In April 1989, thousands of people arrived at a football match between Liverpool and Nottingham Forest at Hillsborough stadium in Sheffield. Overcrowded entry points for Liverpool fans and without enough police or stewards filtering people into the stadium meant the crowds were in chaos. Chief Superintendent David Duckenfield ordered a gate to be opened that led thousands of Liverpool fans into two already congested standing-only pens. As more supporters piled in, unaware that the front of the pen was too full, a human crush occurred. 94 people died during, two more in hospital and more indirectly over the years- almost 800 were injured.

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The police did not immediately respond to the crush after the gates were opened, and when people attempted to climb over the fence they were batted back down. When fans did force one gate open, they were branded as ‘hooligans’ attempting a pitch invasion. When police finally responded, only a handful of paramedics were on the pitch, with only one ambulance of the 42 waiting outside the stadium allowed onto the ground- told they couldn’t go on because there was 'fighting'. People on the pitch died because medical help was withheld, only 14 made it to hospital and a child as young as 10, Jon-Paul Gilhooley, was lost. The true extent of the horrors experienced that day was later told in Daniel Gordon's 2016 documentary, Hillsborough.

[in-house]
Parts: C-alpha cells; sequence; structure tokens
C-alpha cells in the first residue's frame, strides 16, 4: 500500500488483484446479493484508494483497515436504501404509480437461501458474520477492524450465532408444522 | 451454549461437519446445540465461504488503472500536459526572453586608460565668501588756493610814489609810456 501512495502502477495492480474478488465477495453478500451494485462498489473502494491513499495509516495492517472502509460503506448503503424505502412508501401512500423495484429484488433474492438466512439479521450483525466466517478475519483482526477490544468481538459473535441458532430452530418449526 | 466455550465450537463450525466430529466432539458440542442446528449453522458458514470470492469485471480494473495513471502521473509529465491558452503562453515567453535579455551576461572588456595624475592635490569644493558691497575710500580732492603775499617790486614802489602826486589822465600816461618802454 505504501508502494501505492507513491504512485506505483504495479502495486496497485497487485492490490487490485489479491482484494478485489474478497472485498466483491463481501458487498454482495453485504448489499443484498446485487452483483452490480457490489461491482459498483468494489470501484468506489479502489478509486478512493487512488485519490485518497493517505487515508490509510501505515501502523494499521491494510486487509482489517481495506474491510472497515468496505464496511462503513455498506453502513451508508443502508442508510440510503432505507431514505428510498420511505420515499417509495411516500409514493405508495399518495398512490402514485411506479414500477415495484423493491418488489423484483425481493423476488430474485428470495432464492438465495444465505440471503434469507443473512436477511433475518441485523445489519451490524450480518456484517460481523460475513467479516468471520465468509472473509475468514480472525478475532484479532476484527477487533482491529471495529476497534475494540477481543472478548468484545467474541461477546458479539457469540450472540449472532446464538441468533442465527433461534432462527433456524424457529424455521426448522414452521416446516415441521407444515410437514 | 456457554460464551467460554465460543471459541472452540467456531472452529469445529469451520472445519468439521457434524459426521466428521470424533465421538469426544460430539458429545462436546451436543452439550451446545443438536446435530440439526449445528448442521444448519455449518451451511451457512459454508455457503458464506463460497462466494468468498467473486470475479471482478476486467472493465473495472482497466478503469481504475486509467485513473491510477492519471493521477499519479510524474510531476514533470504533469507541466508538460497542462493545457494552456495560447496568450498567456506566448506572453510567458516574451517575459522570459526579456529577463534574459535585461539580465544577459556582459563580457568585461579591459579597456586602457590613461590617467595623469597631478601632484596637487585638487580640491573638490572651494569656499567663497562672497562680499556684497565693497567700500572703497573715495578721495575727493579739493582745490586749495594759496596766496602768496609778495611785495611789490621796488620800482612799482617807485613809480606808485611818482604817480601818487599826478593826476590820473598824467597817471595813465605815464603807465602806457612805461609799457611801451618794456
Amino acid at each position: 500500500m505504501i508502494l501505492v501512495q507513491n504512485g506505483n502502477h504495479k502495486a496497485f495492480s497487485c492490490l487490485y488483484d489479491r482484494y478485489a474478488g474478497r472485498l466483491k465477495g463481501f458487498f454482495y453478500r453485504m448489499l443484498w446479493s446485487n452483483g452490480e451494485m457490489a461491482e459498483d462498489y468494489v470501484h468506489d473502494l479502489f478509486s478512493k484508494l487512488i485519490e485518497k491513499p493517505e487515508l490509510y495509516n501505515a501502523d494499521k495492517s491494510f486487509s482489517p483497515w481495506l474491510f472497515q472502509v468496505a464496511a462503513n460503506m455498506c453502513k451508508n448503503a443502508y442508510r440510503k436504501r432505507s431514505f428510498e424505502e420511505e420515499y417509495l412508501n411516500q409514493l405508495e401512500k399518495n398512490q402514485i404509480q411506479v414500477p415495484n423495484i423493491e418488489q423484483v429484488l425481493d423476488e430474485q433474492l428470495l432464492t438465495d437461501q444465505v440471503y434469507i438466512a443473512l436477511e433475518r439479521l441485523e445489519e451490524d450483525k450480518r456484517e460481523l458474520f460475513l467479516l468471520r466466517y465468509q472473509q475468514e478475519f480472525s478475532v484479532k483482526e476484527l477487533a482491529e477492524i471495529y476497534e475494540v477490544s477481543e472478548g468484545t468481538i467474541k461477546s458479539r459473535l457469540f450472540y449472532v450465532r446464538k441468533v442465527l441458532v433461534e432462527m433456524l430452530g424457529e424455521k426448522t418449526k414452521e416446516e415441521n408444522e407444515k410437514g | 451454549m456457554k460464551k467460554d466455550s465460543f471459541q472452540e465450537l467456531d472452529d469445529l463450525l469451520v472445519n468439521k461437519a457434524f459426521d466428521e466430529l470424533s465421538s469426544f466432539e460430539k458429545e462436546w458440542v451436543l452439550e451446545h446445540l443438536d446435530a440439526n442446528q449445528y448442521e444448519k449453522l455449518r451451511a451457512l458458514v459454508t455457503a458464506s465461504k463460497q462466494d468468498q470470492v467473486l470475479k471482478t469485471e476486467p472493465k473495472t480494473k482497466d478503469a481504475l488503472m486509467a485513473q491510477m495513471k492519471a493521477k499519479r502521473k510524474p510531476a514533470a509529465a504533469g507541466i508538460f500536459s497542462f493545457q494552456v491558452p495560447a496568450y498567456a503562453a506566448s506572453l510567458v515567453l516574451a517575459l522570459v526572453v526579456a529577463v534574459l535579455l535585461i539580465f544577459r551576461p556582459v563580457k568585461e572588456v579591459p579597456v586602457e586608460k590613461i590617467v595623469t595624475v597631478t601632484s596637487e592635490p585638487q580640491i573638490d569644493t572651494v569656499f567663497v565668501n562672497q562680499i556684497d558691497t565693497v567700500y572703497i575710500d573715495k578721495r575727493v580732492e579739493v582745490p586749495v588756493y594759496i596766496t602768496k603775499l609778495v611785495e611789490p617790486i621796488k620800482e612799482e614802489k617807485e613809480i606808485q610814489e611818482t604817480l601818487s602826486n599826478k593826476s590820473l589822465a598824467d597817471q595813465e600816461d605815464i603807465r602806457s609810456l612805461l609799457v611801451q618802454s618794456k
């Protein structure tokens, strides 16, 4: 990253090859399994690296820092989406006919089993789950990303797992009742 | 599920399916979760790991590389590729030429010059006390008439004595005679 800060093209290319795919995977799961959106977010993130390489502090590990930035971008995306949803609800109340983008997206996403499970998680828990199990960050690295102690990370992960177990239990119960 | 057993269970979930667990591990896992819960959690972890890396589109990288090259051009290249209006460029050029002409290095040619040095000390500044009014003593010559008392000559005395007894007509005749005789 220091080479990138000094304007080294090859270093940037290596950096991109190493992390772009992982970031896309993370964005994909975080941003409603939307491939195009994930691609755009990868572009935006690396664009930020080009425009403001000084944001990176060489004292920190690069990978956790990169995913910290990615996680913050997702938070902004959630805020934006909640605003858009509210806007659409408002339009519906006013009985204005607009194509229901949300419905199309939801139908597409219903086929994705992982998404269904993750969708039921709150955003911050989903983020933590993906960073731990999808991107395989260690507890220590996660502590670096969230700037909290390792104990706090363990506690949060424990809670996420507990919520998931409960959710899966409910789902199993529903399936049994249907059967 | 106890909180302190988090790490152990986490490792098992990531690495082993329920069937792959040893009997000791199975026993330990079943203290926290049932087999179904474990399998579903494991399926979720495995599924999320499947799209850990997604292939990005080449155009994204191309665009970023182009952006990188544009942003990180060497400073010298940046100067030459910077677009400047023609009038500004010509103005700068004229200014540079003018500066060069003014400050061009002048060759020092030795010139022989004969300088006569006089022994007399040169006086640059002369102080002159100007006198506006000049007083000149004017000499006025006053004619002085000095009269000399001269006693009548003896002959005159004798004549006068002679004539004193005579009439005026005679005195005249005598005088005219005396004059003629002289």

The next day, The Sun’s front page read ‘The Truth: Some fans picked pockets of victims, some fans urinated on the brave cops, some fans beat up PC giving kiss of life’. It was the beginning of a narrative that blamed Liverpool fans for the crush, as police began to give false statements, feed misinformation to the press and the largest police and government cover-up in history began to unfold. It wasn’t just The Sun, other newspapers like The Times, Sheffield Star, Yorkshire Post, in fact almost everyone that reported on the disaster blamed the fans for the crush- bar the Liverpool Echo.